Argentina is as colorful in pilgrimage options as Mexico. Being the homeland of Pope Francis, it also has various folk saints such as the Gauchito Gil and San La Muerte or the Skeleton Saint. Here are some of the most known pilgrimage sites and routes.
Camino de Salta
103 km long pilgrimage called Camino de Salta (inspired by Camino de Santiago in Spain) lies in the Northern part of Argentina. It starts in the Cathedral of the city of San Salvador de Jujuy and ends in the Sanctuary of Virgin Mary in Salta. It is advised to start it on Wednesday morning and reach the destination in Salta on Saturday when the service takes places. In this case, pilgrims are getting special Pilgrimage Reward. The route is walked in 4 stages: Jujuy – San Antonio – Dique Campo Alegre – Vaqueros -Sanctuary in Salta. There is a very informative website for Camino de Salta where you can find a very detailed preparation plan, maps, recommendations for accommodation and catering. Pilgrims have to organize this pilgrimage themselves and inform hotels and restaurants in advance about their arrival. In some places, there is no food stores and no phone connection. The route is marked by yellow arrows.
Nuestra Señora de Luján Pilgrimage
68 km northwest of the capital city of Buenos Aires there is a famous pilgrimage destination – Basilica of Nuestra Señora de Luján who is also the patron saint of Argentina. It takes two days if you decide to walk there. The annual pilgrimage was used to be led by Archbishop Jorge Mario Bergoglio (nowadays Pope Francis). There is an annual organized pilgrimage in October (waiting for the dates for 2019) starting at Parroquia San Cayetano de Liniers. Visit official Pelegrination Juvenil a Lujan website for information and map of the route (in Spanish only).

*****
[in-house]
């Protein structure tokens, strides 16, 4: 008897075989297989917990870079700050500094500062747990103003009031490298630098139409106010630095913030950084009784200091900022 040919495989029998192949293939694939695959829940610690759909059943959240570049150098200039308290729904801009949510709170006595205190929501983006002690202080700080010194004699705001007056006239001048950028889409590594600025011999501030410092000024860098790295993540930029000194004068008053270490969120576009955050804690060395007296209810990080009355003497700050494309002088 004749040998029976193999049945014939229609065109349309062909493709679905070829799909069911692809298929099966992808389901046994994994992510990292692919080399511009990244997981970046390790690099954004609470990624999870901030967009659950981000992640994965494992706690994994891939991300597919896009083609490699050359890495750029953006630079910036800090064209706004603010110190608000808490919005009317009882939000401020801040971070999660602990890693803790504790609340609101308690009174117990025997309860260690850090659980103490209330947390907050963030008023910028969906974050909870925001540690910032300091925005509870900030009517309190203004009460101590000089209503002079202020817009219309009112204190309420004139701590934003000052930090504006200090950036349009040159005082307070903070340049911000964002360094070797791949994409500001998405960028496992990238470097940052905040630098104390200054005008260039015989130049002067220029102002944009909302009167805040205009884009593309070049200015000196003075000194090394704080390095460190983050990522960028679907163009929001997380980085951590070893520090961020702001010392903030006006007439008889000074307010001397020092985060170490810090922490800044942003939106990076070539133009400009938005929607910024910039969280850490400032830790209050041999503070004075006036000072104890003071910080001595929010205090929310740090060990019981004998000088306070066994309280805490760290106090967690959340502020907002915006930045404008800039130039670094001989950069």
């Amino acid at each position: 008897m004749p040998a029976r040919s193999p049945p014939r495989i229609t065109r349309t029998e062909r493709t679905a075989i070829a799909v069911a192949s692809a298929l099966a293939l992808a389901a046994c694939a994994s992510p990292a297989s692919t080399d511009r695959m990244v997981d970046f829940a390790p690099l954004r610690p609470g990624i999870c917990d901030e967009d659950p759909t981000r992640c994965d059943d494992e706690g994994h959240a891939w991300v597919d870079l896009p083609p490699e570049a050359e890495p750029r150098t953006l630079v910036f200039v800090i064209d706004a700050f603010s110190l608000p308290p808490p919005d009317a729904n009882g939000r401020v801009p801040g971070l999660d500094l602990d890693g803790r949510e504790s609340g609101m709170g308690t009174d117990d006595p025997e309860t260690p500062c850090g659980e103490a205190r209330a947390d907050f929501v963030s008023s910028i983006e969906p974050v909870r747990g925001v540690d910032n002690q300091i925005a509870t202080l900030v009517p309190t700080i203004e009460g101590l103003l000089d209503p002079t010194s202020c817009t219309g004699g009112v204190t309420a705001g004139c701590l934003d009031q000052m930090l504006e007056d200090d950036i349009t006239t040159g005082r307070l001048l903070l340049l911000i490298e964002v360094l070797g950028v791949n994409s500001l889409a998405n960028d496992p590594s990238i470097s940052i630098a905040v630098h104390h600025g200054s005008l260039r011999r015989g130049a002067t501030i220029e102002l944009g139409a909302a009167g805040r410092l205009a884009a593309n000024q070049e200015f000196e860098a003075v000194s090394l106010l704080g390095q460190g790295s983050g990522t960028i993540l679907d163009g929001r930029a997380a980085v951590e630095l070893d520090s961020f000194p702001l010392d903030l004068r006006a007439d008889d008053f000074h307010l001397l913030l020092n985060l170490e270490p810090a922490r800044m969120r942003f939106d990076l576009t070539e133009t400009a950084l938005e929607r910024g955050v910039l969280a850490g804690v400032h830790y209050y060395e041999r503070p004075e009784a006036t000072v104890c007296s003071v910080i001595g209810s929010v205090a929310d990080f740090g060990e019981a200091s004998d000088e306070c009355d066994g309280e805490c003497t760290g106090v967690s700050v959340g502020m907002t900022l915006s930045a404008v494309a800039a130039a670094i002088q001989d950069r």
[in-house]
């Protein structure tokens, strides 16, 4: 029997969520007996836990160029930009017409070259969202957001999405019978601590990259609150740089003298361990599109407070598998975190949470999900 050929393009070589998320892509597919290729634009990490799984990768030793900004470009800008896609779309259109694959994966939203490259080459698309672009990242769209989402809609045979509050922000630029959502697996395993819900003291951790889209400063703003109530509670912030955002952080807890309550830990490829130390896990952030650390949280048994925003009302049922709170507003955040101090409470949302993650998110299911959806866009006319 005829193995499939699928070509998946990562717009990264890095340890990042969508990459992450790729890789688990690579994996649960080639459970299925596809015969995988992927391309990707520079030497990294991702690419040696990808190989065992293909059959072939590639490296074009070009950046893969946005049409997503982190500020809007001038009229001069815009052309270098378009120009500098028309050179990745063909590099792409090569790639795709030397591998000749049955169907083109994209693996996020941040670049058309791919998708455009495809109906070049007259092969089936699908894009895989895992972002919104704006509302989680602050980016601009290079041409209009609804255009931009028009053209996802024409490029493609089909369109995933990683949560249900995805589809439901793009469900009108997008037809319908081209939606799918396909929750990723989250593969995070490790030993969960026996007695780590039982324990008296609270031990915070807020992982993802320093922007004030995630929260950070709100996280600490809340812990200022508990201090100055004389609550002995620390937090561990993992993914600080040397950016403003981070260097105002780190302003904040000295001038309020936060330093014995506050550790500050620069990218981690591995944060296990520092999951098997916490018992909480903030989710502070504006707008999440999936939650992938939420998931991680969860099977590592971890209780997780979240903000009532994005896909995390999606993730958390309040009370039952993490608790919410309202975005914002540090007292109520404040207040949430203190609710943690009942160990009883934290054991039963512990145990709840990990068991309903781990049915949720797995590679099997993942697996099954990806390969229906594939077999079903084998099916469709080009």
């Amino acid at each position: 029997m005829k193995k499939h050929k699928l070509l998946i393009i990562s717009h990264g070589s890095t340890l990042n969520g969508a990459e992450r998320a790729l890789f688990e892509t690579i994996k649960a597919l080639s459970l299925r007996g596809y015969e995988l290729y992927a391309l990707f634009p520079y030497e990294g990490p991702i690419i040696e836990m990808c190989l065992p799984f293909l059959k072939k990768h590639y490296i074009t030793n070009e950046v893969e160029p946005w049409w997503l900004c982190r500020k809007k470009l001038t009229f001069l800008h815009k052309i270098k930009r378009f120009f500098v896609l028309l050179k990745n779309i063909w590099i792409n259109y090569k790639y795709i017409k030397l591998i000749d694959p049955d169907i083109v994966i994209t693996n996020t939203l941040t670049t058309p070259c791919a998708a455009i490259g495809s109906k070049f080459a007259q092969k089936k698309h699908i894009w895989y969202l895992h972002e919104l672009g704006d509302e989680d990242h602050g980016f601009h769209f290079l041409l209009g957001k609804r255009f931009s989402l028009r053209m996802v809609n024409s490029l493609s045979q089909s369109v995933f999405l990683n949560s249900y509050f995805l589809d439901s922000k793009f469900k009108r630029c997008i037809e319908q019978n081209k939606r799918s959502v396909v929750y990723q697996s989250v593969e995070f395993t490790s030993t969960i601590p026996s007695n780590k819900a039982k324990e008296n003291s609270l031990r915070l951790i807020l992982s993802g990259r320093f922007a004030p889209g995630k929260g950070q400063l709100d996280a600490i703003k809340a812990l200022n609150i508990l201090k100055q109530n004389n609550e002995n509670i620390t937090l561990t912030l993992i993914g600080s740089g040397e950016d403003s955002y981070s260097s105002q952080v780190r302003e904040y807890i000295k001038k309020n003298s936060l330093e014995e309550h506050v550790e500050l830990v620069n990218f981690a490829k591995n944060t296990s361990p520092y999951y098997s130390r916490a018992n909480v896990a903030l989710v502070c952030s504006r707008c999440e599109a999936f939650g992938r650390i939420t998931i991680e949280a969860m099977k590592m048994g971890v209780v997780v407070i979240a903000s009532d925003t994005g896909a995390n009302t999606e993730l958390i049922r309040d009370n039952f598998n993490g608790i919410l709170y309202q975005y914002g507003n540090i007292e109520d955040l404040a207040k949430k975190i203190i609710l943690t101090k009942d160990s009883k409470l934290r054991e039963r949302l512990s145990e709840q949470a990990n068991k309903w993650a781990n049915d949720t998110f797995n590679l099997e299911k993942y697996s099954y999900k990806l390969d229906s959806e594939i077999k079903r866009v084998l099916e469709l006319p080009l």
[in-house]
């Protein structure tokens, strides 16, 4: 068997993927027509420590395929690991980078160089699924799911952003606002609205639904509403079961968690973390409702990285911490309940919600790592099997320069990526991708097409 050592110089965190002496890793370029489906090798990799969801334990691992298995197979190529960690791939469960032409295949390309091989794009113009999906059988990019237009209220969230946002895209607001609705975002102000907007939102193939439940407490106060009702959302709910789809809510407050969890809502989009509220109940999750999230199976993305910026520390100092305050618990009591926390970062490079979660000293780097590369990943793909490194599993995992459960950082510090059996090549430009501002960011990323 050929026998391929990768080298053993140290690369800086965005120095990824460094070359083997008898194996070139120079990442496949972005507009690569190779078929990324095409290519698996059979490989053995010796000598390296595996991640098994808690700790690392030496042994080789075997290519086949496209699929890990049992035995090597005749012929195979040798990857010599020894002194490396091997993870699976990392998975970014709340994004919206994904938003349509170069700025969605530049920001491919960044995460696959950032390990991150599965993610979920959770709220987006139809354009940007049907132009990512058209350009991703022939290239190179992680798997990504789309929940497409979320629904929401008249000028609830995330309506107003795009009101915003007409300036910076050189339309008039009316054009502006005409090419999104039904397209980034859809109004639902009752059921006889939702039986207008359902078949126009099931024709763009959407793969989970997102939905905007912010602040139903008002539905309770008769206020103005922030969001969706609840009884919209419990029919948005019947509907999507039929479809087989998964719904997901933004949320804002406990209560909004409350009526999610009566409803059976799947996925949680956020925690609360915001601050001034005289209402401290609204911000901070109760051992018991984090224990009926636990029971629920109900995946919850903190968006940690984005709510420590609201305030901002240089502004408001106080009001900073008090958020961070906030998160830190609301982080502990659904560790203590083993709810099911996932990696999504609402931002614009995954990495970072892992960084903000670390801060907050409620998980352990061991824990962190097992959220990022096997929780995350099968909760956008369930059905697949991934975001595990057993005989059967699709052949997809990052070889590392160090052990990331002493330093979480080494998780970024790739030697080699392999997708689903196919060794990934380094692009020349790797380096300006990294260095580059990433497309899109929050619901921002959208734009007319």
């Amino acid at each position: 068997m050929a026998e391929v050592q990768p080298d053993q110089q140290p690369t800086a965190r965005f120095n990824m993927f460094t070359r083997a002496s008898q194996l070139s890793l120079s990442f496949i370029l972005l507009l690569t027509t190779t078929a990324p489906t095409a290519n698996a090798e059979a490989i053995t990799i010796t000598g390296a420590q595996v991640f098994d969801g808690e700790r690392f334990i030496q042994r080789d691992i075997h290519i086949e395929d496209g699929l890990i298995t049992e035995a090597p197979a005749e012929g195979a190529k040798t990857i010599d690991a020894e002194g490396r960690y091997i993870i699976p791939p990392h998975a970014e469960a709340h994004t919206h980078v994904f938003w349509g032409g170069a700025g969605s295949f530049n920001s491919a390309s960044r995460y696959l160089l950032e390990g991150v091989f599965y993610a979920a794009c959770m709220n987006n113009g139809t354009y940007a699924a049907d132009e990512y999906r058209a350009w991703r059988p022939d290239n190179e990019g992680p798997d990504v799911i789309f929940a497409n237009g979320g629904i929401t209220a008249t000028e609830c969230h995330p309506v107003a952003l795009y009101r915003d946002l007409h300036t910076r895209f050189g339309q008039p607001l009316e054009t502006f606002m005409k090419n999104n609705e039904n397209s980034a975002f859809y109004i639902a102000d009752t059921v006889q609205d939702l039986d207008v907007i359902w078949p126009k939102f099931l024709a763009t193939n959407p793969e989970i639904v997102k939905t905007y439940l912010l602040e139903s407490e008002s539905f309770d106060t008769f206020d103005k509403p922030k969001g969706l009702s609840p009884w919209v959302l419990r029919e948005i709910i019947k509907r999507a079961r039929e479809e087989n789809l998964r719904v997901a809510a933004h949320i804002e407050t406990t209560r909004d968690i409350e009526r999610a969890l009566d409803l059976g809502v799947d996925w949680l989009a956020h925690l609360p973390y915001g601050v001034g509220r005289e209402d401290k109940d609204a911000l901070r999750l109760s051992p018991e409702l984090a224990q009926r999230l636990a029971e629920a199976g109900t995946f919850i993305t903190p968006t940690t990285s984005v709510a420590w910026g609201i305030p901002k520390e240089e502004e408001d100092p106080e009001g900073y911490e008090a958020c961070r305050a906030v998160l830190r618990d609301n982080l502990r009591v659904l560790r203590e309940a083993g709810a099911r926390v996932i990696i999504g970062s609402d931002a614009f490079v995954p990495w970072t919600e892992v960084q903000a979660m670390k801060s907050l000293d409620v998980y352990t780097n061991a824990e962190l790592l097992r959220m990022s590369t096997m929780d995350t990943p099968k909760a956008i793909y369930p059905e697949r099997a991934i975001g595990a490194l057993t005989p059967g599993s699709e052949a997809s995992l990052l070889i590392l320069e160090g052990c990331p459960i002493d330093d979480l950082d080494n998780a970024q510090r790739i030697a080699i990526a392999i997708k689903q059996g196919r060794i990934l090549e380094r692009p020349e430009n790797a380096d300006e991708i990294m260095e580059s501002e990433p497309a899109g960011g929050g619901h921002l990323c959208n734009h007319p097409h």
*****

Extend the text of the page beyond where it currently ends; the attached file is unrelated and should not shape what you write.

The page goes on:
The Gauchito Gil
19th-century Argentinian folk hero and the saint after his death (not approved by the Catholic Church although the devotees are mostly Catholic), Gauchito Gil (or The Little Gauchito) was similar to the English Robin Hood. He has quite a history of love, war, imprisonment, devotion to San La Muerte, and torture before he was killed on the tree by a sergeant. The same sergeant, however, later was the one who spread the news of Gauchito Gil as a miracle maker after he miraculously saved the policeman’s son. You can read a more detailed history of Antonio Mamerto Gil Núñez.
The main Sanctuary of Gauchito Gil is in Pay Ubre, Mercedes, Corrientes (Northeast of Argentina) but lots of smaller ones (red fabric hanging on the tree branches) are spread throughout the country on different roads. The devotees of the Gauchito Gil go to the annual pilgrimage which takes place on January 8th (the day that Gauchito Gil actually died) and visits the shrine in Pay Ubre. Here is a detailed story of a visit to the shrine by traveler Lorraine Caputo.